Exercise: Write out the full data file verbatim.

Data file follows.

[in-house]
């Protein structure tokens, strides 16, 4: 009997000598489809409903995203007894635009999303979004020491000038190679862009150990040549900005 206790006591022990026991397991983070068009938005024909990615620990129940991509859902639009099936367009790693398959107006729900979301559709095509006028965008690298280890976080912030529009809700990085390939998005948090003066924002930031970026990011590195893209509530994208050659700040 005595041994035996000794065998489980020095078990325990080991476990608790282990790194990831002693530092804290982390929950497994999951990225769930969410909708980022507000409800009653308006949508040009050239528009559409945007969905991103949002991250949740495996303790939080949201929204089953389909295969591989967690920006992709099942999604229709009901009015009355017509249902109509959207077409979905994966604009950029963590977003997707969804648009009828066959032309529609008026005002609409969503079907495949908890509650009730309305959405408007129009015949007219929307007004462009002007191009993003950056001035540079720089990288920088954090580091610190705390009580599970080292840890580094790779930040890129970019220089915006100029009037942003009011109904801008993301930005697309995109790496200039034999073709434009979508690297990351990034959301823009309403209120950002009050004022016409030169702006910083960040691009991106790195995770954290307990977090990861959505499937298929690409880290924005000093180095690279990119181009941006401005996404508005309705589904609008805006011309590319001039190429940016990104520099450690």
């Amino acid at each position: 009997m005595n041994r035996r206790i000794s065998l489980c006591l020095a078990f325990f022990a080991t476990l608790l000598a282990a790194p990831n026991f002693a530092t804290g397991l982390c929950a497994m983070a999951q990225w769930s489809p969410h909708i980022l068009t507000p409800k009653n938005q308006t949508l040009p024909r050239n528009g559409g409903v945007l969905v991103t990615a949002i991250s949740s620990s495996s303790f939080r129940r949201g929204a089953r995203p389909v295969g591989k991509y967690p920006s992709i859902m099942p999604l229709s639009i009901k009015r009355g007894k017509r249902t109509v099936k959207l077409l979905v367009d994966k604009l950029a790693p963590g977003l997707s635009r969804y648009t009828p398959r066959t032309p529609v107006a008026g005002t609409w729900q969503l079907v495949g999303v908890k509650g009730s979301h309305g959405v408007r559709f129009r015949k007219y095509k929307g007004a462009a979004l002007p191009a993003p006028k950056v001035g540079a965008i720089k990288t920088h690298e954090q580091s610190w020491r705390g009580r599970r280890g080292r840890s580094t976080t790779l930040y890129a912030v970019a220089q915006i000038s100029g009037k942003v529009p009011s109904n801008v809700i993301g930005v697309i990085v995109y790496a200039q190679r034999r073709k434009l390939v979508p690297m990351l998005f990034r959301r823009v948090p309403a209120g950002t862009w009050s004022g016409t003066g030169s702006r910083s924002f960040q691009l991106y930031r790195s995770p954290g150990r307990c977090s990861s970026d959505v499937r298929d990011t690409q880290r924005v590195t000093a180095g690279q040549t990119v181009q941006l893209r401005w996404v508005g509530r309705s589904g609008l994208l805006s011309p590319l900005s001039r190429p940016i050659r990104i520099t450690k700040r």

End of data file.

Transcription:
[in-house]
């Protein structure tokens, strides 16, 4: 009997000598489809409903995203007894635009999303979004020491000038190679862009150990040549900005 206790006591022990026991397991983070068009938005024909990615620990129940991509859902639009099936367009790693398959107006729900979301559709095509006028965008690298280890976080912030529009809700990085390939998005948090003066924002930031970026990011590195893209509530994208050659700040 005595041994035996000794065998489980020095078990325990080991476990608790282990790194990831002693530092804290982390929950497994999951990225769930969410909708980022507000409800009653308006949508040009050239528009559409945007969905991103949002991250949740495996303790939080949201929204089953389909295969591989967690920006992709099942999604229709009901009015009355017509249902109509959207077409979905994966604009950029963590977003997707969804648009009828066959032309529609008026005002609409969503079907495949908890509650009730309305959405408007129009015949007219929307007004462009002007191009993003950056001035540079720089990288920088954090580091610190705390009580599970080292840890580094790779930040890129970019220089915006100029009037942003009011109904801008993301930005697309995109790496200039034999073709434009979508690297990351990034959301823009309403209120950002009050004022016409030169702006910083960040691009991106790195995770954290307990977090990861959505499937298929690409880290924005000093180095690279990119181009941006401005996404508005309705589904609008805006011309590319001039190429940016990104520099450690």
């Amino acid at each position: 009997m005595n041994r035996r206790i000794s065998l489980c006591l020095a078990f325990f022990a080991t476990l608790l000598a282990a790194p990831n026991f002693a530092t804290g397991l982390c929950a497994m983070a999951q990225w769930s489809p969410h909708i980022l068009t507000p409800k009653n938005q308006t949508l040009p024909r050239n528009g559409g409903v945007l969905v991103t990615a949002i991250s949740s620990s495996s303790f939080r129940r949201g929204a089953r995203p389909v295969g591989k991509y967690p920006s992709i859902m099942p999604l229709s639009i009901k009015r009355g007894k017509r249902t109509v099936k959207l077409l979905v367009d994966k604009l950029a790693p963590g977003l997707s635009r969804y648009t009828p398959r066959t032309p529609v107006a008026g005002t609409w729900q969503l079907v495949g999303v908890k509650g009730s979301h309305g959405v408007r559709f129009r015949k007219y095509k929307g007004a462009a979004l002007p191009a993003p006028k950056v001035g540079a965008i720089k990288t920088h690298e954090q580091s610190w020491r705390g009580r599970r280890g080292r840890s580094t976080t790779l930040y890129a912030v970019a220089q915006i000038s100029g009037k942003v529009p009011s109904n801008v809700i993301g930005v697309i990085v995109y790496a200039q190679r034999r073709k434009l390939v979508p690297m990351l998005f990034r959301r823009v948090p309403a209120g950002t862009w009050s004022g016409t003066g030169s702006r910083s924002f960040q691009l991106y930031r790195s995770p954290g150990r307990c977090s990861s970026d959505v499937r298929d990011t690409q880290r924005v590195t000093a180095g690279q040549t990119v181009q941006l893209r401005w996404v508005g509530r309705s589904g609008l994208l805006s011309p590319l900005s001039r190429p940016i050659r990104i520099t450690k700040r």